Once upon a time, there lived a man. This man was a dreamer. This man had hopes and visions of a better future, a future built upon true equality and mutual respect. This man’s name was Gene Roddenberry.
Gene had an idea. He wanted to share his dream and his ideals. The way he did this was through a television series called Star Trek. However, many people at the time did not want Gene to share his dream. He was told that it was too cerebral, too liberal, too unbelievable. It took a lot of work for him to find someone willing to embark on this dream with Gene. But Gene did not give up. After five years of a lot of hard work and dedication, on September 8, 1966, Star Trek aired for the first time.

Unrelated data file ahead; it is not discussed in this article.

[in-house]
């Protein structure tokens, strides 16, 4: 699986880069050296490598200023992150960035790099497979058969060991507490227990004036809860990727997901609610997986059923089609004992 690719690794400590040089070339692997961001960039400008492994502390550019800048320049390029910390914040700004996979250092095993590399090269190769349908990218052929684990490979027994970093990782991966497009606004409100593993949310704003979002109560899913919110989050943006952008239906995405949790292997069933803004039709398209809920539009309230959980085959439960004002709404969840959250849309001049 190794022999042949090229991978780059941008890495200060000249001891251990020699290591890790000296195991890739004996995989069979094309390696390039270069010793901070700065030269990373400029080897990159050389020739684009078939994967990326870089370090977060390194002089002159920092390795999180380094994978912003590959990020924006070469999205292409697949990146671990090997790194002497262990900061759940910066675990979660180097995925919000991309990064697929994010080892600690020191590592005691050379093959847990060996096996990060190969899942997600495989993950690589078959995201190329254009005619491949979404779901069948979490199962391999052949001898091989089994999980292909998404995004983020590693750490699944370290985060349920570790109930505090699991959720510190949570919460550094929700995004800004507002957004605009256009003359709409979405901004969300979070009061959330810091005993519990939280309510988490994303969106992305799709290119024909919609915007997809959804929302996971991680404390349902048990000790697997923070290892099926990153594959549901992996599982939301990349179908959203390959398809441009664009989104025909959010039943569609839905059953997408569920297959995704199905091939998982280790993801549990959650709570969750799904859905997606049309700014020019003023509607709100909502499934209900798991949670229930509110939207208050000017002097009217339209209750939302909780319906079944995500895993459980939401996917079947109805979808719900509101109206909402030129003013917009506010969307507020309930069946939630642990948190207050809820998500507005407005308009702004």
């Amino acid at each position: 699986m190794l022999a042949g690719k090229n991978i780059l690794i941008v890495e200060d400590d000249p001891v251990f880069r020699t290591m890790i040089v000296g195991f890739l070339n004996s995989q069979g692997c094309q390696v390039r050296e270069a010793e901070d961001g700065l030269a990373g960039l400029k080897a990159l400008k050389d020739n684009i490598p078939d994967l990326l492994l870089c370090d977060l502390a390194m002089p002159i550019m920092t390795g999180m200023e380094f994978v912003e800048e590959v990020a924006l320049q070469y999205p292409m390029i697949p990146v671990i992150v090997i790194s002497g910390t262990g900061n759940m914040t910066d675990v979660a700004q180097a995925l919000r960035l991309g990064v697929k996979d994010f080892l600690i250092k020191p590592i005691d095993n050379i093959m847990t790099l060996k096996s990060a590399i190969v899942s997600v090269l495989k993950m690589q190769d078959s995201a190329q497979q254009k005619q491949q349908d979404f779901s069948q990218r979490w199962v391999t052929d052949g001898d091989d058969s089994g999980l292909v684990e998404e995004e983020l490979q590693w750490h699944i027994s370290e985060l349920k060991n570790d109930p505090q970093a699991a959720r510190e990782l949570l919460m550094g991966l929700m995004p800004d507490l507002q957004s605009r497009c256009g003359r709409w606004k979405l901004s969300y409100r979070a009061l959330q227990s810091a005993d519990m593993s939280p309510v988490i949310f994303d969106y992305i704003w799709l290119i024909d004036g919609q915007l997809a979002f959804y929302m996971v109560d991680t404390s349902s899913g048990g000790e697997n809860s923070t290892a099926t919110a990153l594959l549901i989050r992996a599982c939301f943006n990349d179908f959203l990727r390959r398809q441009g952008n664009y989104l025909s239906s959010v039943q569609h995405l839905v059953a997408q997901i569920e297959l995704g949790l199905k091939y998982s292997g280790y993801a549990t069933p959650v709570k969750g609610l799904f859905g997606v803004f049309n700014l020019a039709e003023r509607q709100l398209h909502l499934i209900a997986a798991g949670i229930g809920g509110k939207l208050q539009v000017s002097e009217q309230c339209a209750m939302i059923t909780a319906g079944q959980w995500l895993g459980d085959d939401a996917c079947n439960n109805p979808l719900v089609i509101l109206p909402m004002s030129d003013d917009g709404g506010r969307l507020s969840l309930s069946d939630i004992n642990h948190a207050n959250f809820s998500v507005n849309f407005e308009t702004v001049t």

What aired for the first time was not Gene’s original vision. The original pilot, titled The Cage, which Gene started to create in 1964 and was completed in 1965, was rejected for a variety of reasons. Among the reasons was that, even among feminists of the time, the idea of a female first officer was simply unbelievable and insulting. Gene was also told to get rid of the character of Mr. Spock, among other things. However, the network was still impressed enough to order a second pilot. After a lot of negotiations and recasting, including negotiations to keep the character of Mr. Spock, the second pilot, Where No Man Has Gone Before, is what audiences saw for the first time.
[Head over to GeekMom to read the rest of Jules Sherred’s personal look at Star Trek’s lasting influence.]